I hope that you will reconsider getting your next rat from a pet store (unless it's through an adoption event). I understand the temptation and the desire to save them from being snake food. I have faced this decision myself. What you need to understand though, is that saving one rat just puts another in harm's way and your money is going straight to these mass breeders! Things won't change until we take a stand. I made the decision 10 years ago that I would no longer "adopt" a rat from a store. Instead I now adopt from a rat rescue and give homeless rats a second chance at a forever home. And because I know how hard it is to turn away from those sweet faces looking at you through the aquariums at the pet stores, I've come to a point where I almost have to avoid the stores all together. Maybe once or twice a year I go in to get something for my dogs, or buy bulk litter for my rats, but I have to avoid the small animal section altogether so as not to torment myelf. I have found it easier to buy the majority of my pet supplies online and The Crafty Rat has been a huge help with that. I hope that someday, there will be laws in place to keep mass breeding (not to be confused with reputable breeders who are trying to improve the health of rats) from ever happening, and that pet stores will only offer animals that have come from a local shelter.


Here is PETA's statement:

Subject of Sting—Involving Tens of Thousands of Suffering Rats, Sick and Dying Reptiles—Has History of Cruelty Going Back to 1985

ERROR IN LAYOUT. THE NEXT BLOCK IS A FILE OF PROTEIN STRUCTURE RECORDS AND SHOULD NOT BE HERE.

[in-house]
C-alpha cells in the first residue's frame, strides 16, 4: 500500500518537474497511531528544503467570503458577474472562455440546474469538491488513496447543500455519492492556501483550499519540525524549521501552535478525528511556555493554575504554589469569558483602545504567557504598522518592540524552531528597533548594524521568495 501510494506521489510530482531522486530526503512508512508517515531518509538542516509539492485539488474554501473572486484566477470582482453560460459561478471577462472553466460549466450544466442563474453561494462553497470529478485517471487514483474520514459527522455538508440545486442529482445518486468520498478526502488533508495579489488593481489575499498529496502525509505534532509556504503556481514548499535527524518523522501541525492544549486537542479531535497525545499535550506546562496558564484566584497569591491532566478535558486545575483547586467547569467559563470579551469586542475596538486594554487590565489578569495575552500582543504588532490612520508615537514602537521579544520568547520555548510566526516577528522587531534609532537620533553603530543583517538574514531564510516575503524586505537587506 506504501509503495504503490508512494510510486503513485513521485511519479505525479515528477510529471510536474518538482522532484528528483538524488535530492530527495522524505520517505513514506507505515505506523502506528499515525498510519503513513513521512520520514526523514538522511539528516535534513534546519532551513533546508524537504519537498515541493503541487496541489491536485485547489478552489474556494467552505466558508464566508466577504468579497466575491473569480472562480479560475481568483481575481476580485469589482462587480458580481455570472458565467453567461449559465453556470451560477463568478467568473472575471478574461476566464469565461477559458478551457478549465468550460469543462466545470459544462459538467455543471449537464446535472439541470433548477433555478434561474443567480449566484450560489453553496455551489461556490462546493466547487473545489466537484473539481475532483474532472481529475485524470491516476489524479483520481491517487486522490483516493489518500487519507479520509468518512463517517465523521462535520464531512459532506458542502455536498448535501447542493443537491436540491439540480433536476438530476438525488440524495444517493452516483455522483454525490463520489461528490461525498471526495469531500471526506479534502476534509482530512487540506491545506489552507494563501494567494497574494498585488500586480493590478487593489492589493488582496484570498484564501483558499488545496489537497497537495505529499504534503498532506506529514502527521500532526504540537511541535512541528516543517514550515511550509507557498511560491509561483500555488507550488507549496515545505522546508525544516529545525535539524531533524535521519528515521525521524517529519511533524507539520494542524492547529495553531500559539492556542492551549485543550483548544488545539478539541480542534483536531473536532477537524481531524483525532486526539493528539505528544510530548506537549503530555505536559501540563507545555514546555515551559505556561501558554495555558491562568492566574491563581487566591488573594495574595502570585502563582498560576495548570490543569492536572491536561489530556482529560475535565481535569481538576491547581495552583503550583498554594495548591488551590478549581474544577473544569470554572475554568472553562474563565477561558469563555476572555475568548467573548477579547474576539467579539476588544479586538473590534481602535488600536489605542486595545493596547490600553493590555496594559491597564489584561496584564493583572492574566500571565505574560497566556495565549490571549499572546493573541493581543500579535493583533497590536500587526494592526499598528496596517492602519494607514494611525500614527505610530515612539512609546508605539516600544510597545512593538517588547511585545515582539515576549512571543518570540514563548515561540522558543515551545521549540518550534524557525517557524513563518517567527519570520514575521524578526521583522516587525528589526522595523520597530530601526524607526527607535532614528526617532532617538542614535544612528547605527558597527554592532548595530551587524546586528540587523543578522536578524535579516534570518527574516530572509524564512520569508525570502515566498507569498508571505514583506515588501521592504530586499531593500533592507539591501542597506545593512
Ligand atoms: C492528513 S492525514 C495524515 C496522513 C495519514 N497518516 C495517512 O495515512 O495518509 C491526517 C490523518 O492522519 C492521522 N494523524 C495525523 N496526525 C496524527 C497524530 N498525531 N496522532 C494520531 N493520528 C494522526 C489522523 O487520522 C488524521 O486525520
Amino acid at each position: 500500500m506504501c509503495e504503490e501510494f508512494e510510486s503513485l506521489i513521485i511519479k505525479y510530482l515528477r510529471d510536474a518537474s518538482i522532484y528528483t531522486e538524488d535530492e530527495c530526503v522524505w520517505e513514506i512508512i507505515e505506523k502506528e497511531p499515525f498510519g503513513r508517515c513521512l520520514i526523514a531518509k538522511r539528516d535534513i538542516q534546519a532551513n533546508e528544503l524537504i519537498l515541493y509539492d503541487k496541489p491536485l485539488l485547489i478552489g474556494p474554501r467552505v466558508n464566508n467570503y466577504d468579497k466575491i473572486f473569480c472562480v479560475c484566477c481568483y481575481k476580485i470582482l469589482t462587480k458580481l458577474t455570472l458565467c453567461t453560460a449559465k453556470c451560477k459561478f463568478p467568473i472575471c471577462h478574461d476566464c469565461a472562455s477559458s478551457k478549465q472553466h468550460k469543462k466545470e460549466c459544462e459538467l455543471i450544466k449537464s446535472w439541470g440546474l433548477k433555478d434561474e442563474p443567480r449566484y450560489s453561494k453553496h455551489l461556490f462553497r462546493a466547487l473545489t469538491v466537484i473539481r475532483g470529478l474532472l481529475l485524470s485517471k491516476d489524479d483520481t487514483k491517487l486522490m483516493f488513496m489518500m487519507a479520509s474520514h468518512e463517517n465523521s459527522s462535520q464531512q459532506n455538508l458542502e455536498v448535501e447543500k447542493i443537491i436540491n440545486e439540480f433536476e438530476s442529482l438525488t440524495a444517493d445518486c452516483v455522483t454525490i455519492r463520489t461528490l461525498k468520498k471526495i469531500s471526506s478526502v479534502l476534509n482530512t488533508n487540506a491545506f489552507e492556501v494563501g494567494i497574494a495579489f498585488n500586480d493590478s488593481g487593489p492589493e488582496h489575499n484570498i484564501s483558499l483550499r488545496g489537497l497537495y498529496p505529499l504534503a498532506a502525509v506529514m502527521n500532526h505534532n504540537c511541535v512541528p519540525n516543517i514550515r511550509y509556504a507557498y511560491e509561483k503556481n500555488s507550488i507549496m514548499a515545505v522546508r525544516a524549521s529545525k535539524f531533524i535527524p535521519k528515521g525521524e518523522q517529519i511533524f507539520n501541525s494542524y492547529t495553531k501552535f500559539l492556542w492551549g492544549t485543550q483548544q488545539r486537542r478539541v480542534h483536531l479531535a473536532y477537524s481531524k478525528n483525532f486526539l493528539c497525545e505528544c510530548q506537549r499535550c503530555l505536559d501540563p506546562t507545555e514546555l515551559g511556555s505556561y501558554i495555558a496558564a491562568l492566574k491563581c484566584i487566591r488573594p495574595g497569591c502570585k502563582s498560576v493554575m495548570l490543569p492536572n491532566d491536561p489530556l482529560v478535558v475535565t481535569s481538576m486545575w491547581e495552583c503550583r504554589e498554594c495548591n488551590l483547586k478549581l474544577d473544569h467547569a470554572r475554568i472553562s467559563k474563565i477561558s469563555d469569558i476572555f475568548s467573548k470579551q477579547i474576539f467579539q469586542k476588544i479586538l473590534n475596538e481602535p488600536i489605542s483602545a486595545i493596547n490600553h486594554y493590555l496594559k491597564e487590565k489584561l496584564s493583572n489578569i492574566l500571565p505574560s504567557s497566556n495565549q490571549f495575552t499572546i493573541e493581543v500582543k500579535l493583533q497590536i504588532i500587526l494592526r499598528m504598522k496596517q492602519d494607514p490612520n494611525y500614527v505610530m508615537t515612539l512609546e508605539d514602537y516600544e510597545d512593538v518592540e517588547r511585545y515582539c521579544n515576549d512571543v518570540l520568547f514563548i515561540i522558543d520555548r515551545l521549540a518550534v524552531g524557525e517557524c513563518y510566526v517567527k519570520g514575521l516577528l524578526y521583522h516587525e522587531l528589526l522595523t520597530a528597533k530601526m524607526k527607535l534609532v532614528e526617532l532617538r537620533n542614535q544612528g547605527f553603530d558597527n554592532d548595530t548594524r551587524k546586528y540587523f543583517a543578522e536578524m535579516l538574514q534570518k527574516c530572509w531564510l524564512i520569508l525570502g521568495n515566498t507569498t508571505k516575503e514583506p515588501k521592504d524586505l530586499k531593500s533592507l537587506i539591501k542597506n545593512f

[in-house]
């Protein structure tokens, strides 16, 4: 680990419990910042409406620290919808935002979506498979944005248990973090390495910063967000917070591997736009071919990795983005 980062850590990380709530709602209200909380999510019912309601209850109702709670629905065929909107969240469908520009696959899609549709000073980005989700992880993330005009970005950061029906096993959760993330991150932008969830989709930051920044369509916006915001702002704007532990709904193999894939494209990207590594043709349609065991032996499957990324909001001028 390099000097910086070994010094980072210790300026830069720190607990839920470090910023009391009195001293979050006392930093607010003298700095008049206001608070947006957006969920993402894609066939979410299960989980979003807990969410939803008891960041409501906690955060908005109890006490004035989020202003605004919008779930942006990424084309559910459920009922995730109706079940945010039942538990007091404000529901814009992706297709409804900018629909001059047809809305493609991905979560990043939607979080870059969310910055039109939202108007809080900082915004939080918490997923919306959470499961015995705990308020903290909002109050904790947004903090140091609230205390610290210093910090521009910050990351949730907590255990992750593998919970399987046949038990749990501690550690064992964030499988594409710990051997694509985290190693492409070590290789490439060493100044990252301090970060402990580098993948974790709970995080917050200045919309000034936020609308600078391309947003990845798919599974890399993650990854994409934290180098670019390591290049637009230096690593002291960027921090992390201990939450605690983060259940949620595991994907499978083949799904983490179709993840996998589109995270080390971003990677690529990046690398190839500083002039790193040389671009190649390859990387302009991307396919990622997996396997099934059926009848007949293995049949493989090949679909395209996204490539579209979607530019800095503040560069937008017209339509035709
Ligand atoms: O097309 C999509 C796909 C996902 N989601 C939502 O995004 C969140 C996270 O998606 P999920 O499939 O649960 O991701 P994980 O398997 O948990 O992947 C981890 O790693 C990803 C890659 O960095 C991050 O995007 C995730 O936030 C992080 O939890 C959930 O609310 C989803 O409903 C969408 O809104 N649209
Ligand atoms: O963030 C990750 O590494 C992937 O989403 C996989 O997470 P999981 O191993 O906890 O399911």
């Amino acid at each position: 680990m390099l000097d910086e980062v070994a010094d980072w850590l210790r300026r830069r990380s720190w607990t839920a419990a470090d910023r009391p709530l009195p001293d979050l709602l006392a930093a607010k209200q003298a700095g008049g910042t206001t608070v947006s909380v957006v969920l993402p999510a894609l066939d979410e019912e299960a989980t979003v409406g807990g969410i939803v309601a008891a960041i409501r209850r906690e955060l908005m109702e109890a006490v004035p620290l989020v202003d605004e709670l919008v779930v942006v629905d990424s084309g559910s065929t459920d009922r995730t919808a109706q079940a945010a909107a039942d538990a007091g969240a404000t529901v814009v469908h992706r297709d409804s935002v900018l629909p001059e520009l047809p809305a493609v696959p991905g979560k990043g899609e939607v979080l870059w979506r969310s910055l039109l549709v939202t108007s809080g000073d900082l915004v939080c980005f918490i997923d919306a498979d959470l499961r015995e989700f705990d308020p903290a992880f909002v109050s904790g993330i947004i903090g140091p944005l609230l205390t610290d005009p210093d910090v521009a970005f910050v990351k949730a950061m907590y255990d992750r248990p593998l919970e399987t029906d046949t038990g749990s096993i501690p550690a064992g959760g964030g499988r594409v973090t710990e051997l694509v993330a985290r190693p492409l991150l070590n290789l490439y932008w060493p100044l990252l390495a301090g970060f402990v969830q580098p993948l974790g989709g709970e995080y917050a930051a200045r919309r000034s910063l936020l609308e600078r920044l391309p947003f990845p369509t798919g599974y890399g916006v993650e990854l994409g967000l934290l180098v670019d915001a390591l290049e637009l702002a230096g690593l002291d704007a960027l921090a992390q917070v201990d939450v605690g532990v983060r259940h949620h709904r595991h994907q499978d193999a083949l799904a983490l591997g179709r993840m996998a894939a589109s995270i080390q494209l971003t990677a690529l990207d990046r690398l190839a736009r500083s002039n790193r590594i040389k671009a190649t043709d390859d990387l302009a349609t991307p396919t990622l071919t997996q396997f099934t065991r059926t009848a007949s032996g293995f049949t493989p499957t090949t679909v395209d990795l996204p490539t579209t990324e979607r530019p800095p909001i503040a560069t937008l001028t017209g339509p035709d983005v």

Lake Elsinore, Calif. — Law-enforcement officials, who last week entered Lake Elsinore–based animal dealer Global Captive Breeders LLC (GCB), acted on evidence gathered during a two-month PETA undercover investigation that revealed severe neglect of and cruelty to animals on a massive scale. More than 18,000 rats and 600 reptiles were found suffering at the business. This rescue operation is the largest seizure of rats in U.S. history and the largest-ever seizure of animals in California. Video footage and photographs from PETA's investigation—the first images from inside GCB to be released—are available.
PETA's investigator documented a failure to provide animals with adequate space, food, and water; injured and sick animals deprived of veterinary care; and reptiles left to languish and die in filth-encrusted tubs, surrounded by their own waste and the maggot-ridden remains of other animals. GCB workers, including its manager, shot at rats with a BB gun, froze them alive, bludgeoned them with metal tongs and gun handles, and smashed them against hard surfaces in an attempt to kill them.